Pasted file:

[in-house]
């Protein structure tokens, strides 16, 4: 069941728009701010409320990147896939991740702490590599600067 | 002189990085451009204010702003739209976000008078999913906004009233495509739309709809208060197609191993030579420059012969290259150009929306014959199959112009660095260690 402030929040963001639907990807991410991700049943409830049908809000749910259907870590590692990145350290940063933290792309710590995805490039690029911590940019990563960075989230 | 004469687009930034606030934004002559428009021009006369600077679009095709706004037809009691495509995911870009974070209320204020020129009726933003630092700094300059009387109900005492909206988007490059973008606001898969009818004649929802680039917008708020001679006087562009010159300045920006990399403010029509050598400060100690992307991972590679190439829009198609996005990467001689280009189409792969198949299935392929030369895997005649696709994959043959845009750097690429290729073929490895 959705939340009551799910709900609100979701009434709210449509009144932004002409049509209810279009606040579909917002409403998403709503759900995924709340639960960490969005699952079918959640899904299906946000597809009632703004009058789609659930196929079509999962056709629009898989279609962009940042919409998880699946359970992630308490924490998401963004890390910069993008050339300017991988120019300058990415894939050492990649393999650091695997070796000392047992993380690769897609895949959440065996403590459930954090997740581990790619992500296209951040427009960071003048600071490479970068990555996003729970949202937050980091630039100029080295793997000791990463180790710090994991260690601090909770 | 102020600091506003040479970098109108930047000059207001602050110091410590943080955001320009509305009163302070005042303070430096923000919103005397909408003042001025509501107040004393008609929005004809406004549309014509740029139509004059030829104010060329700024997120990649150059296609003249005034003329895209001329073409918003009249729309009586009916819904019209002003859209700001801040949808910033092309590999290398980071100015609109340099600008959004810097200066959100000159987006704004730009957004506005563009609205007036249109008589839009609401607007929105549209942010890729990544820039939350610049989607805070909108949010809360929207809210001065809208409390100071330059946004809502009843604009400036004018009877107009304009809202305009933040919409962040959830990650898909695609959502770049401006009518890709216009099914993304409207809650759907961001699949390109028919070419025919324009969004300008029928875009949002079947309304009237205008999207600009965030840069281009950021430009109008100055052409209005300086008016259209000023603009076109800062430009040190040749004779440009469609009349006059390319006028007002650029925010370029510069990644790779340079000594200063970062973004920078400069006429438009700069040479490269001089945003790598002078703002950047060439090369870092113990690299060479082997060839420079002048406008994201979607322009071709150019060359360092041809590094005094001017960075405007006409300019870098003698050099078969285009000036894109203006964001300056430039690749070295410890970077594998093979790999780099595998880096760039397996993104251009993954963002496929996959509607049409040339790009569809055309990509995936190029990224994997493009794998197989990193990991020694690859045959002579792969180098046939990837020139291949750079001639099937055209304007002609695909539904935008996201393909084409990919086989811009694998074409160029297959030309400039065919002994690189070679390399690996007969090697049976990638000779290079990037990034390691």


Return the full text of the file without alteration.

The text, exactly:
[in-house]
């Protein structure tokens, strides 16, 4: 069941728009701010409320990147896939991740702490590599600067 | 002189990085451009204010702003739209976000008078999913906004009233495509739309709809208060197609191993030579420059012969290259150009929306014959199959112009660095260690 402030929040963001639907990807991410991700049943409830049908809000749910259907870590590692990145350290940063933290792309710590995805490039690029911590940019990563960075989230 | 004469687009930034606030934004002559428009021009006369600077679009095709706004037809009691495509995911870009974070209320204020020129009726933003630092700094300059009387109900005492909206988007490059973008606001898969009818004649929802680039917008708020001679006087562009010159300045920006990399403010029509050598400060100690992307991972590679190439829009198609996005990467001689280009189409792969198949299935392929030369895997005649696709994959043959845009750097690429290729073929490895 959705939340009551799910709900609100979701009434709210449509009144932004002409049509209810279009606040579909917002409403998403709503759900995924709340639960960490969005699952079918959640899904299906946000597809009632703004009058789609659930196929079509999962056709629009898989279609962009940042919409998880699946359970992630308490924490998401963004890390910069993008050339300017991988120019300058990415894939050492990649393999650091695997070796000392047992993380690769897609895949959440065996403590459930954090997740581990790619992500296209951040427009960071003048600071490479970068990555996003729970949202937050980091630039100029080295793997000791990463180790710090994991260690601090909770 | 102020600091506003040479970098109108930047000059207001602050110091410590943080955001320009509305009163302070005042303070430096923000919103005397909408003042001025509501107040004393008609929005004809406004549309014509740029139509004059030829104010060329700024997120990649150059296609003249005034003329895209001329073409918003009249729309009586009916819904019209002003859209700001801040949808910033092309590999290398980071100015609109340099600008959004810097200066959100000159987006704004730009957004506005563009609205007036249109008589839009609401607007929105549209942010890729990544820039939350610049989607805070909108949010809360929207809210001065809208409390100071330059946004809502009843604009400036004018009877107009304009809202305009933040919409962040959830990650898909695609959502770049401006009518890709216009099914993304409207809650759907961001699949390109028919070419025919324009969004300008029928875009949002079947309304009237205008999207600009965030840069281009950021430009109008100055052409209005300086008016259209000023603009076109800062430009040190040749004779440009469609009349006059390319006028007002650029925010370029510069990644790779340079000594200063970062973004920078400069006429438009700069040479490269001089945003790598002078703002950047060439090369870092113990690299060479082997060839420079002048406008994201979607322009071709150019060359360092041809590094005094001017960075405007006409300019870098003698050099078969285009000036894109203006964001300056430039690749070295410890970077594998093979790999780099595998880096760039397996993104251009993954963002496929996959509607049409040339790009569809055309990509995936190029990224994997493009794998197989990193990991020694690859045959002579792969180098046939990837020139291949750079001639099937055209304007002609695909539904935008996201393909084409990919086989811009694998074409160029297959030309400039065919002994690189070679390399690996007969090697049976990638000779290079990037990034390691």